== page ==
I’ve been writing various articles here at Most Useful regarding installing various Linux flavours of Linux on Surface Pro 4 or 3 and various ways of repurposing said Surface Pros which require Linux. Many of the repurposing options require the ‘Server’ version of Linux rather than a graphical desktop since the graphical desktop will use up valuable memory space – particularly if your SP4 is the 4Gigabyte RAM version.
I’ve already gone through how to install Ubuntu 20.04 LTS Desktop version in a previous article – if you really want the desktop version then have a look at that one.
How To Install Ubuntu 20.04 LTS Server on Surface Pro
Download Ubuntu 20.04 LTS Server
The first step to installing any new operating system is of course, to download said operating system. With Ubuntu the best source is from Ubuntu themselves as they’ll make sure you’re getting a legitimate copy. Ubuntu Server is free software so make sure that you’re not paying someone for it.
You can get Ubuntu 20.04 LTS Server at https://ubuntu.com/download/server – but bear in mind that at the time of writing the website is, in my opinion, horribly confusing and appears to be desperately trying to push you into buying Ubuntu as a service. This is clearly not what we want.
If you look at the picture below, this is a screenshot of the page you should see when you first visit the URL given above. I’ve highlighted in yellow the link you need to click – where it says Option 2.
When you click Option 2, you’ll see the screen change to say Option 2: MAAS.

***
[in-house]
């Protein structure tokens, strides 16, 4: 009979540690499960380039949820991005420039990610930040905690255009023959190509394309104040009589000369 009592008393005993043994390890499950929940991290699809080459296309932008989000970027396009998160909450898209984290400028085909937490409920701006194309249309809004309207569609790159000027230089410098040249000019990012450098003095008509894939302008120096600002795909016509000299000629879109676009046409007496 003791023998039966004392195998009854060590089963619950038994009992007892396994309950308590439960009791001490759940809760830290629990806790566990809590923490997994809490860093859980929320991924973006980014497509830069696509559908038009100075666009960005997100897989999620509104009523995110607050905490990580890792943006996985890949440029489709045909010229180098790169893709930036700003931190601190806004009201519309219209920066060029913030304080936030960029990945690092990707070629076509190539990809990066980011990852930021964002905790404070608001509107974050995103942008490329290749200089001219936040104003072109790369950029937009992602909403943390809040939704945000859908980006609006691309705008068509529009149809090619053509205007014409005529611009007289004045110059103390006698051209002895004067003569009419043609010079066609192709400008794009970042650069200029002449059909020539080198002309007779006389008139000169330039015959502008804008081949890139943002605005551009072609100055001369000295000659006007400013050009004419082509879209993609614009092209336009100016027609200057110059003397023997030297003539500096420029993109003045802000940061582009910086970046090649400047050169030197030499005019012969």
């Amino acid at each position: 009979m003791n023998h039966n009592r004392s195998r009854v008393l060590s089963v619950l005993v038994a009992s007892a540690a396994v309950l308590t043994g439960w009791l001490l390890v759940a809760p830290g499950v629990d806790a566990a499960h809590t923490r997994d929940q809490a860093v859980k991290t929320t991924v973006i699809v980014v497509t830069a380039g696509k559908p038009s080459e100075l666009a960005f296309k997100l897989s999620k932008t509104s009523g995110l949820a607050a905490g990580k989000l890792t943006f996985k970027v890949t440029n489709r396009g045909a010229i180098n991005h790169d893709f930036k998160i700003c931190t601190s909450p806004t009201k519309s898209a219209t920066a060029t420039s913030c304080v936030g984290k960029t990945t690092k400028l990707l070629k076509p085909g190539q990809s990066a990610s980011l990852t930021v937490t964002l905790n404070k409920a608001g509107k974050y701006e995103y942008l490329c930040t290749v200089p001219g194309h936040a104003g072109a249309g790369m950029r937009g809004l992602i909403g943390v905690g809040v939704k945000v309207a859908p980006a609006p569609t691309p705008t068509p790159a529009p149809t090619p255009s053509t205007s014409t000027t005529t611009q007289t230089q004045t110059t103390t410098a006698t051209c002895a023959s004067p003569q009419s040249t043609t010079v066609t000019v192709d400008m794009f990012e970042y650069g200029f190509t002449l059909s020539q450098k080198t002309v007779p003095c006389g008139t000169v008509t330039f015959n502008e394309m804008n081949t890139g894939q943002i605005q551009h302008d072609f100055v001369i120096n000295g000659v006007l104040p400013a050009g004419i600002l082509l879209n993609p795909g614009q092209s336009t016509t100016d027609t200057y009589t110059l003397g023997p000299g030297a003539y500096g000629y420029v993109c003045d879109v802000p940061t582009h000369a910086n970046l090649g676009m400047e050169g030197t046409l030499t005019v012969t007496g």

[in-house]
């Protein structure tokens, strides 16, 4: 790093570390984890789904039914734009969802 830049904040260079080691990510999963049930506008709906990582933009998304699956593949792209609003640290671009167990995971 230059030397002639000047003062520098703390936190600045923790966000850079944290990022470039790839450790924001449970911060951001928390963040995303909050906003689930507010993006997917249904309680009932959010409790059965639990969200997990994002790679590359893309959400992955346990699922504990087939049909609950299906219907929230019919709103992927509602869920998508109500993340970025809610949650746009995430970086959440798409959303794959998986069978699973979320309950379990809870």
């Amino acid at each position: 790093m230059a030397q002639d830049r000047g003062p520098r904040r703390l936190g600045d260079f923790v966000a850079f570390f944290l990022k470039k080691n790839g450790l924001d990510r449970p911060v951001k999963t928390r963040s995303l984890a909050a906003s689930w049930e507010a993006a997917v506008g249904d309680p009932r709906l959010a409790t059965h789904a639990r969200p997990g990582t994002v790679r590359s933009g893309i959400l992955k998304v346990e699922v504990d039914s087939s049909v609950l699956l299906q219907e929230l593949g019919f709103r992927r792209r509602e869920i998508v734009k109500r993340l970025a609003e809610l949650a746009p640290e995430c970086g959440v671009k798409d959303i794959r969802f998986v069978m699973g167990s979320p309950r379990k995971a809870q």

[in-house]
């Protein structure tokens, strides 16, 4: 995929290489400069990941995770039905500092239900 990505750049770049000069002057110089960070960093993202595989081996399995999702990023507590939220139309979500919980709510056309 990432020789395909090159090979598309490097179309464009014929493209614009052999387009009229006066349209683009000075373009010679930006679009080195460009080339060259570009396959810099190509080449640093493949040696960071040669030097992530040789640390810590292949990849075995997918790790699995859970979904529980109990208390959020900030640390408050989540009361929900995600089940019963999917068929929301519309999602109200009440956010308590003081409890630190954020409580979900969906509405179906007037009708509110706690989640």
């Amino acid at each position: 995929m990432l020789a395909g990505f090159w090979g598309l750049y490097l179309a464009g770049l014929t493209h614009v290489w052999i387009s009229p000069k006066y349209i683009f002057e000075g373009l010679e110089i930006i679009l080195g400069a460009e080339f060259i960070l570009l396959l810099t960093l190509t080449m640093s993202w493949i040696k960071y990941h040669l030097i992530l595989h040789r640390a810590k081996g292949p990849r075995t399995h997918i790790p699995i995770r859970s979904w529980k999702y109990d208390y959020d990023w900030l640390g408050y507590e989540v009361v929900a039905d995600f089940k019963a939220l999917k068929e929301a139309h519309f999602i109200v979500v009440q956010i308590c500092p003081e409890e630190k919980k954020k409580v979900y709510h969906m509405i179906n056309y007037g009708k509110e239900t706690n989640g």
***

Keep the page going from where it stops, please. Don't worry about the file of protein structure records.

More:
Confusingly, in my opinion, you need to click the same link again – though this time it has subtly changed to say Option 3. Then you’ll see Option 3: Manual on the screen instead. Then you can click the button that says Download Ubuntu 20.04 LTS.
When you’ve downloaded the Ubuntu Server, remember where you saved it to – as you’ll need it shortly. In most cases it’ll be saved to your Downloads folder.
Rufus is a clever piece of software which turns ISO images such as the one you’ve just downloaded, into something that can be used to boot your computer. Usually it’s done by copying special files and folders to a USB flash drive and marking that flash drive as bootable. So, now you need to visit https://rufus.ie in your web browser and follow the instructions there to download Rufus.
Plug in a spare USB flash drive with at least 4Gigabytes of space. You’ll need to make sure there’s nothing on this flash drive that you want because Rufus will erase it when it creates the bootable USB.
Once it’s finished downloading open up Rufus. You should see a screen that looks similar to the one on the right.
Click the SELECT button to choose the Ubuntu 20.04 LTS Server ISO file you downloaded from the Ubuntu web page. Choose the USB device you plugged in earlier in the top box. You can usually tell whether you’ve got the right one by looking at the amount of space available on the device.
All the other options can generally be left exactly as they are. So when you’re sure you have chosen the right ISO and USB device, just click START. Rufus will write the files to your USB flash drive and let you know when it’s finished.
Download the Wireless Packages
Unless you’re going to be using your Surface Pro in a docking station, you’ll be connecting to the Internet via a wireless device. Ubuntu Server does not expect people to use wireless devices to communicate with the Internet and so does not provide them on the install disks. Remember, we’re installing Ubuntu server purely because we want to maximise the amount of RAM available on our Surface Pro for running services. The Desktop (GUI) version of Ubuntu 20.04 LTS comes with the wireless devices pre-installed.
You’ll need to grab the following software packages;